Then it rained.
Real hard.
The rain poured into our boat as we struggled to get the rain blinds down in time. The sky was black with it. A small fishing boat pulled up to us, our staff gave him a bucket and helped him scoop the water out of his vessel. The rain continued for at least half an hour.
The dark skies remained for the rest of our journey. We pulled in to Pak Beng in the early evening. There was a dark and eerie feel to the town. This wasn’t what I’d expected Laos to be like. Our tuk tuk which we’d prepaid for, didn’t show. The other tuk tuk drivers wouldn’t tell us where our guest house was. We were then confronted by an array of drug dealers. Weed, ganja and opium was on offer.
It was wet and cold. Our hotel was easy to find and we all put our bags down, tired from the days drinking activities. I wasn’t feeling good at all. The lady who grumpily greeted us then stated if we didn’t order breakfast now, we’d not be allowed to get the morning tuk tuk to take us back to the pier. What a charmer. She ignored us when we asked her about the non existent tuk tuk we prepaid for earlier. We all refused her breakfast and decided to walk, out of principle. Some people have no idea how to treat their customers.
After we’d got rid of the in-house drug dealer we found our room, which was surprisingly quite nice and ventured out for some food. It was expensive but good. A cute Dutch girl commented on how beautiful my eyes were, and a dude said I had the whole Jude Law thing going on. Both were clearly pissed and disorientated but my ego was massaged all the same. Thanks guys. But my head was spinning, I didn’t know it yet but I had a virus kicking in. Maybe a daily dose of alcohol isn’t good for my 30 year old body. Maybe a mix of Bangkok, Pai and day time drinking sprinkled with a lack of sleep had lowered my usually strong immune system.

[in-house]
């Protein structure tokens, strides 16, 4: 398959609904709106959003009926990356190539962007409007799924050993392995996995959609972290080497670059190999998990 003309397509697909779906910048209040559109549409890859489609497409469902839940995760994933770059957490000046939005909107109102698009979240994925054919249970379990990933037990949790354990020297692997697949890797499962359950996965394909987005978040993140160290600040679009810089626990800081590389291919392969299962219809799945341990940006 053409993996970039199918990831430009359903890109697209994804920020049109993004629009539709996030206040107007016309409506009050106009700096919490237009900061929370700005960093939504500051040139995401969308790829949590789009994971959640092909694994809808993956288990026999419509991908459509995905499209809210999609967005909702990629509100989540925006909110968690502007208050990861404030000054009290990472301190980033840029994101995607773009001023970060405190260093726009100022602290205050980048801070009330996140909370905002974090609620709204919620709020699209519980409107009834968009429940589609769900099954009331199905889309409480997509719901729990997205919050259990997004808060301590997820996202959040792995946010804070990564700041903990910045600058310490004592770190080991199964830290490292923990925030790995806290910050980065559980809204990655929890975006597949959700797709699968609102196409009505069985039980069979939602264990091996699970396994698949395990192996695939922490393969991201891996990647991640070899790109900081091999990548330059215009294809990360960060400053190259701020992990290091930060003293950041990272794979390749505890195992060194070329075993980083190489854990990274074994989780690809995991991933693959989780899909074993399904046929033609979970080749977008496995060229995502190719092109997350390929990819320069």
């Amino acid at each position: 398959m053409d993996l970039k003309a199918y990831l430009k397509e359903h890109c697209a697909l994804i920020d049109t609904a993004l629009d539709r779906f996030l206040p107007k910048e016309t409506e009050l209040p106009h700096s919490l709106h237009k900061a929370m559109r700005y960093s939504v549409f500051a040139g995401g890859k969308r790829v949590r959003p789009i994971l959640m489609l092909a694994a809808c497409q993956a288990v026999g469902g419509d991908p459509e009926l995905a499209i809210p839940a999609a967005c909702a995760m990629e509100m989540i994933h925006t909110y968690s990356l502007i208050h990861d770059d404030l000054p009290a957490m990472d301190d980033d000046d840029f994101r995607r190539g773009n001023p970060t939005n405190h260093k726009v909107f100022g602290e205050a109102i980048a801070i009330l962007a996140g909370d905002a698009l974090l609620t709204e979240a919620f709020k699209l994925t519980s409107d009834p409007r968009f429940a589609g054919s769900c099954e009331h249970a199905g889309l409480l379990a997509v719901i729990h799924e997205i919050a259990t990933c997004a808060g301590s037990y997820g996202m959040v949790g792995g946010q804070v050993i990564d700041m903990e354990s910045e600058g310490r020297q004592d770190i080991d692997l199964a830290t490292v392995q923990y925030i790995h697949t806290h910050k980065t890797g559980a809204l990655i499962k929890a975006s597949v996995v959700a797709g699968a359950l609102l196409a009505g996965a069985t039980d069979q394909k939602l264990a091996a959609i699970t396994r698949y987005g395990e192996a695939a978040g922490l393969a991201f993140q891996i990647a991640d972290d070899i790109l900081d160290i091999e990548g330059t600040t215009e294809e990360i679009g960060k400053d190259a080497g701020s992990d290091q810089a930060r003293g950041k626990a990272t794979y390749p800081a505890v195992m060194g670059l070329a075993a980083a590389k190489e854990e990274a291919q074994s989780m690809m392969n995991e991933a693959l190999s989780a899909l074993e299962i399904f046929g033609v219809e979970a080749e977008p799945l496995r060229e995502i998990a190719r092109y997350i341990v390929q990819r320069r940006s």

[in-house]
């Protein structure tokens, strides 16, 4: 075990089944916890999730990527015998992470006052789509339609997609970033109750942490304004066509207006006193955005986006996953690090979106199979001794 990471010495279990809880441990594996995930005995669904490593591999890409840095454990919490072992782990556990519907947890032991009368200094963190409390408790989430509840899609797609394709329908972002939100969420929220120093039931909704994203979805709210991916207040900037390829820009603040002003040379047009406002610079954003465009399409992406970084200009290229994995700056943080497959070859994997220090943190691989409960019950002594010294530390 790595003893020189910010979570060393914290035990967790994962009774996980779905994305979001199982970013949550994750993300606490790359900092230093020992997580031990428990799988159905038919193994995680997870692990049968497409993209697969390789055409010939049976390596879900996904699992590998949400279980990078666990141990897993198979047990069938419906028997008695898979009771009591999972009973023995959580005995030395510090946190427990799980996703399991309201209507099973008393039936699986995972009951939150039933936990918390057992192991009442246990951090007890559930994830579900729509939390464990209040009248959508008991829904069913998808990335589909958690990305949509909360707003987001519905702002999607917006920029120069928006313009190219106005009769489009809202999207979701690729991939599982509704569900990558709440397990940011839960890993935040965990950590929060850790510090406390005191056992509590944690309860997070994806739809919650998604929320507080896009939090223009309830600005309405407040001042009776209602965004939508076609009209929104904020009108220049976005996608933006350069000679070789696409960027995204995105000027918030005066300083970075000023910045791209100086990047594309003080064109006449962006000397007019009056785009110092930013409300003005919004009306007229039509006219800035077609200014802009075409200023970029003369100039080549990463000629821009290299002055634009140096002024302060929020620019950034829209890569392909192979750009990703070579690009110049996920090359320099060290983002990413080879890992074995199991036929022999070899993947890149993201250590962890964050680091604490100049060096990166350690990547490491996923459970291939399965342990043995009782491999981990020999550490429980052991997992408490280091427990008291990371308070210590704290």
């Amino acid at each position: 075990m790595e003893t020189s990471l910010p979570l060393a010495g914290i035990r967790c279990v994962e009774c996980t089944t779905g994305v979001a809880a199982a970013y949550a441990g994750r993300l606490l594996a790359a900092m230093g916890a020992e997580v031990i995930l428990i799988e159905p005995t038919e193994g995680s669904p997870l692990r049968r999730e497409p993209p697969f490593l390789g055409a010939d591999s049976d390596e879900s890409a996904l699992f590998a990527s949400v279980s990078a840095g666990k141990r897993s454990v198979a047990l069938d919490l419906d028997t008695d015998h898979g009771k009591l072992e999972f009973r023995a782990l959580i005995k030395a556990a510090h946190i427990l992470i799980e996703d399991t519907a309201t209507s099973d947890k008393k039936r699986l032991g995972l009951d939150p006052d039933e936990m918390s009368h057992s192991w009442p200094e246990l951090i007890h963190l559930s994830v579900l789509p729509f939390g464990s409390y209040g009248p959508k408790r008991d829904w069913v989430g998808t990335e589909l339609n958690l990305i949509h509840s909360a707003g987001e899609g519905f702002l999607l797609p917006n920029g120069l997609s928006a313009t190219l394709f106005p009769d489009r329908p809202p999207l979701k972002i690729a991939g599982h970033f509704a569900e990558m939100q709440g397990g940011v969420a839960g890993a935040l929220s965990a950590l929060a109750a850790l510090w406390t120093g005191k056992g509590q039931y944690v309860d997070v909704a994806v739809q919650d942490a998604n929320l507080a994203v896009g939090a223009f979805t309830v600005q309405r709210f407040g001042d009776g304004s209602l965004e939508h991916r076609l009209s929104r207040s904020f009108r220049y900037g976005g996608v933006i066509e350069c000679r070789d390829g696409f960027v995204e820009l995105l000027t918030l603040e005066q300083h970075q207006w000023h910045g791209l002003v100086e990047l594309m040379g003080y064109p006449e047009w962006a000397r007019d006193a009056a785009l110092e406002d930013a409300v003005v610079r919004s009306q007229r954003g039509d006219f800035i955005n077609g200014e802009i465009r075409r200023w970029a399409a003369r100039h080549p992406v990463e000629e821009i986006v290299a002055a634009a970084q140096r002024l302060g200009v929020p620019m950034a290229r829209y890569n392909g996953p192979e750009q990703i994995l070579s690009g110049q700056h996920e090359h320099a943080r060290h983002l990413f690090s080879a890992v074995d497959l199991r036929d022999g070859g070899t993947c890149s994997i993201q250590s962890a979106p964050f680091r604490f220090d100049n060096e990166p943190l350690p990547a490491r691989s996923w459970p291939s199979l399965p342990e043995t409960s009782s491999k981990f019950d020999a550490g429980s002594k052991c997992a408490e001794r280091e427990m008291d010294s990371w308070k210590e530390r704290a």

That night, I was hot and cold. All night long I sweated. Hard sweating. I felt dog rough.
Boon, the nice dude at reception, taught me some basic Lao phrases before I forced down my overpriced breakfast of fruit and hot lime. I was dying. A little late, I dragged my feet down to the boat and clambered aboard. I’d managed to get on the wrong boat. The destination was the same, the boat looked the same but the people were different, the older type of tourist who consume less alcohol. It was a blessing in disguise. I felt rough. I got a comfy seat next to a Chinese man and an Indian English couple.
I popped paracetamols on the hour. My head was pounding, my body temperature clock was running riot and every muscle I owned, ached. Siting down was painful.
The river ride was a pleasant one, a lot quieter than the day before. Half way through our ride a huge wave, created by a larger boat, splashed over half of the boat, soaking me but luckily not my electronics. It woke me up. I wanted the boat to be in Luang Prabang right there and then. But I had a few more hours to go.
I felt trapped but I had the beautiful Laos jungle, rock formations, villages and river life to visually consume. I put on some soulful drum and bass tunes, courteously provided by Hospital Records and attempted to relax.
Luang Prabang finally arrived and I was ready for bed. Laos hadn’t blown me away yet. In fact it was nothing like people had told me. I was surprised. I’d only met one nice local person, the rest had been rude or tried to sell me drugs. It was beautiful but the grey skies had tainted my views. Let’s hope Loang Prabang can make my day. First of all, I got to sweat this fever out. I’m going to upgrade and get a private room. Wish me luck.